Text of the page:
Young Geoffrey (ed_rex) wrote,
Young Geoffrey

Morning Pages - 13.0 (The Importance of Making Coffee)

I won't go into dream-detail this time around. Suffice it to say that making coffee, of all things, at least twice played an important role in the proceedings. First time, when I found myself for some reason working once again for my former employer; second when I was part of Control (yes, oldsters, that "Control"). Neither 86 nor 99 put in an appearance, but the waiting room was quite full of evil doers, all apparently patiently waiting their turn to wreak KAOS-style havoc.

The machine itself was of an unfamiliar design and I more than once found myself irritated by the fact that the measurements were all in metric, leaving me quite at sea when it came to grinding the beans: though I think in kilometres and degrees celsius by default, when it comes to making coffee it's still table-spoons for me.

* * *

It seems I will probably not be hosting the African Diaspora this week after all. My cousins mother-in-law (and entourage) has instead arranged for a couple of rooms in the home of a retired couple - whether of there acquaintance or simply found via the internet, I am not sure. However, the ladies are elderly, and the place is in Thornhill, apparently quite a long walk from the nearest bus-stop. God knows, if I were in their place, I would prefer the cramped quarters on offer downtown over the windy desolation of suburbia any day.

But I am not them, so who knows? And besides - especially given that I haven't met the woman for some 18 years (though she knows well who I am - "That's Carl's oldest son, isn't it?" she asked my cousin when my offer had been transmitted. She and my dad get along quite well), it may be they feel the imposition would be simply a little too much.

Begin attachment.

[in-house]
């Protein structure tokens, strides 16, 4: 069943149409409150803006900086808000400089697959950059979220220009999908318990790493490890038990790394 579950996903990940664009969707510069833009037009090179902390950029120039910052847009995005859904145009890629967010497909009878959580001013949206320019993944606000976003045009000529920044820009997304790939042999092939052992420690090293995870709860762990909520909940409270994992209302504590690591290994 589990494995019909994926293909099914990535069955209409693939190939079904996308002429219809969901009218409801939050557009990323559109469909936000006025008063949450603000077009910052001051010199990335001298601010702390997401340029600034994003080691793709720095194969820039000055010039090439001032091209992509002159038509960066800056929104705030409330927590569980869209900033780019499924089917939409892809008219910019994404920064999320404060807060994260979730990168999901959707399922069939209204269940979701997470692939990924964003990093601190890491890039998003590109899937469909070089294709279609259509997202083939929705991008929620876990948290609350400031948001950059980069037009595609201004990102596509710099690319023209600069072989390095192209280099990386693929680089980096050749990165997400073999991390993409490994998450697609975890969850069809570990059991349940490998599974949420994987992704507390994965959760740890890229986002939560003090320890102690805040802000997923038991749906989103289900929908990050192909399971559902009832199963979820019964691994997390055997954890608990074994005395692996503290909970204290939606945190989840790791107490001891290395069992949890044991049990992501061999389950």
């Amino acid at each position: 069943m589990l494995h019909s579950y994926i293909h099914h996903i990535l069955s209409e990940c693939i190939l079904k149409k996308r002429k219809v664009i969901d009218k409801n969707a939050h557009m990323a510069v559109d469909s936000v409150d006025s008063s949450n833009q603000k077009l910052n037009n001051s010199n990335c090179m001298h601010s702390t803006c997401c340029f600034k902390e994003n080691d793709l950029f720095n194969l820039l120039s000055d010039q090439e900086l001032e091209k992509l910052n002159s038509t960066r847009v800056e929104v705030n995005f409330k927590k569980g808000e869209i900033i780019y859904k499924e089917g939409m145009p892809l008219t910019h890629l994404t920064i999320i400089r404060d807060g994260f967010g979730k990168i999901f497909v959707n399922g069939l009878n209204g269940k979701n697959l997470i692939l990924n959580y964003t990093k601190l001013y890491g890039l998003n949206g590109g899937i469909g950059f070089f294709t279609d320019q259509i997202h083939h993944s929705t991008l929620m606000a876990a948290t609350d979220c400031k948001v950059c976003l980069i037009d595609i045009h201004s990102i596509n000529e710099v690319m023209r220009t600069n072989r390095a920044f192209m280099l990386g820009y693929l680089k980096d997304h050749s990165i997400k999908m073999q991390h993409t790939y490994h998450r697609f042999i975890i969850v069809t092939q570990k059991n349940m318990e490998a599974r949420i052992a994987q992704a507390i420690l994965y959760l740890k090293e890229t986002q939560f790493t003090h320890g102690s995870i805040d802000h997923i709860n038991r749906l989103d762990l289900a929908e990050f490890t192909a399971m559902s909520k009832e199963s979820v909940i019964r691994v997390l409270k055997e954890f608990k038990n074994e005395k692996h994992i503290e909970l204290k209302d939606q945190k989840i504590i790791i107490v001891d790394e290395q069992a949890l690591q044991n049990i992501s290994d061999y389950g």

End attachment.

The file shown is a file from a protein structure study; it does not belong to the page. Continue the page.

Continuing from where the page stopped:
Naturally I am in truth relieved; my place is only a one-bedroom apartment (with sun-room/office). But I am also disappointed. It would have been an interesting week, whatever the inconveniences that would have accompanied it.

Nevertheless, my nightly orgies can continue without let-up after all. Unless they change their minds and telephone me to say they are coming after all.

* * *

I'm afraid I have been neglecting the keyboard these past few days. I have bogged-down on "The Adventures of Ashera" and will not likely be getting back to it today; though she hasn't confirmed, I am tentatively committed to helping Siya move into her new place today. And tomorrow, I have an appointment about which I can say nothing - now or ever! - but that much of my day is spoken for (yes! suffer Gentle Readers! Suffer!).

* * *

My continuing quest for pre-sleep comfort-reading led me to pull off my shelf a 30 year-old issue of the excellent (I had remarkable taste as a kid, I tells ya!) old fanzine, Algol. It contained an article by Poul Anderson. Never one of my favourite SF writers, he was nevertheless a craftsman of the higher orders and I have enjoyed his work and even own a collection of his stroies.

His piece was a meandering one. Having been asked to provide some sort of memoir, he instead discussed mostly his methods and habits when it came to writing (3,000 words a day, the son-of-a-bitch!). What most struck me was when he quoted a descriptive passage from one of his own stories as an example of a "rule" he strove to follow when doing such things.

Namely, that a description should not only be visual, but should encompass all of the senses, alluding to what things feel and smell like, etc, as well as to what things look like.

Good advice, which I shall endeavour to remember. I suspect that my own descriptive passages have not been thin only - as I had thought - because my powers of visual observation are, in life, rather limited (I don't just forget names, I forget faces, too).

In fact, maybe some practice is in order.

It was a cool and quiet morning. The morning light through the dirty, stained windows of his office was bright but thin, hinting strongly at the anaemic winter sun that was soon to come. The yard beyond the glass was unkempt, an large patch of green in the midst of the city that allowed the man to imagine he was beyond the urban borders, if he squinted a little. The leaves drooped, looking tired, nearing the end of a lot and hot summer. There was little movement. Only the nearest leaves indicated the air was moving at all.

Shit. That sucks, doesn't it? Well, one must practice.
Tags: family, morning pages, poul anderson, writing

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